Three Equals One

It is a scene that I have witnessed countless times in my brief time as a deacon. The parents present their beautiful child for baptism. The infant, dressed in a pristine white gown, is about to encounter the Trinity in a unique and beautiful way. I trace the sign of the cross on the baby’s forehead and invite the parents to do the same. This rite of baptism culminates in the pouring of water over the baby’s head, as I baptize this child in the name of the Father, and of the Son and of the Holy Spirit.

The Trinity dwells within us. We live this mystery every day of our earthly lives. In John, chapter 14, Jesus tells his disciples, “The Father and I are one.” He speaks about sending “another Counselor,” the Holy Spirit, who will speak to their hearts. God continually reveals Himself to us as one God, who exists in three distinct persons.

I remember sitting on my deck one beautiful summer evening a few years ago. We have a lovely pond just beyond our back fence, and occasionally we see some of God’s creation in the form of ducks or deer feeding near the pond. On this particular evening, I looked down and saw three deer standing together, taking a drink from the pond. This was indeed a sign of the Trinity! I gazed in wonder for a few moments before they spotted me and dashed away. I was reminded, in that moment, that God is Father, Son and Spirit. I felt privileged to witness this “trinity of wildlife” in my own backyard.

This weekend, we celebrate the Trinity. We are constantly invoking the Trinity in the many practices of our Catholic faith such as in the Mass, when we sign ourselves in the name of the Father, Son and Holy Spirit. The priest greets us with an invocation taken directly from scripture, “May the grace of our Lord, Jesus Christ, the love of God and the communion of the Holy Spirit be with you.”

Our gospel for this Trinity Sunday is taken from the final lines of the last chapter of Matthew’s gospel. We read that the disciples worshipped Jesus, but they still doubted. Jesus says these words:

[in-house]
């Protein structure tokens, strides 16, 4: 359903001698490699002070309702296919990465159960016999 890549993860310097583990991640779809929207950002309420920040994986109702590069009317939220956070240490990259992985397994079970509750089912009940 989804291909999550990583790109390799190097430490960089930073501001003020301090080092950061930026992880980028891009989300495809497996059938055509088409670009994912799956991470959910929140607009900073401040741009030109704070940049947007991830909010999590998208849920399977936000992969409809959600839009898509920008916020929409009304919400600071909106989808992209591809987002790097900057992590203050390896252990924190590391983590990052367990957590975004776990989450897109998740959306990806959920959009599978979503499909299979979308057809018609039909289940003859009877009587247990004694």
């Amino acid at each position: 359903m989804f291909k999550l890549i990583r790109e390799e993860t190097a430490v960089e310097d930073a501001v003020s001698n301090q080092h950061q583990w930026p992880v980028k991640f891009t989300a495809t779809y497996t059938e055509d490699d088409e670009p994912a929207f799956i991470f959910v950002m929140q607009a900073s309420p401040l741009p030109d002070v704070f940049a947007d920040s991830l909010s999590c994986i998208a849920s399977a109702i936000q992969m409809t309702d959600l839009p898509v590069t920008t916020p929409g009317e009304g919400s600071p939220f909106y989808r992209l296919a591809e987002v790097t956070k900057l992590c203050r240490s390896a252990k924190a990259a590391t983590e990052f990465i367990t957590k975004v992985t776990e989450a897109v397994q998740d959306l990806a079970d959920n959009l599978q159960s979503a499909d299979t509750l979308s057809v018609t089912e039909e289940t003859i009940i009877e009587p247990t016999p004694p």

“Go, therefore, and make disciples of all nations, baptizing them in the name of the Father, and of the Son and of the Holy Spirit, teaching them to observe all that I have commanded you. And behold, I am with you always, until the end of the age.”

Jesus called his disciples to go out and bring people into this communion of love, called the Trinity. He reminded them that he would never leave them. Do you and I believe what Jesus said?

Our life in Christ is intimately connected to our baptism. The reality is that something special happened on that day. We became sons and daughters of a loving God, who made a way for the sin of our first parents to be wiped away. We were set free from original sin, welcomed into God’s family and given the gifts of the Holy Spirit to guide us on our earthly journey. God the Father, Son and Holy Spirit took hold of us on that important day. God never lets go of us! As disciples, we are called to bring others to Christ. Our daily encounters may bring us more often into the presence of those who have strayed from the faith, as opposed to those who have never heard the Good News. Regardless, the grace of our baptism equips us to enter into our call to be disciples. We never know when or under what circumstances we will be called to testify to our faith, so we should always be prepared!

God is all around us. He is present in our hearts, in the sacraments and in the created world. Today, we recall the great mystery of God as a Trinity of persons united in love. Each of us is united to heaven by the indwelling of the Holy Trinity. We are enfolded in a three-fold bond of love that surrounds us throughout our earthly life.

Today as you dip your finger in the holy water or pray grace at a meal, remember the Trinity of love that is God!

In the love of the Trinity,

Deacon Tim

 

 

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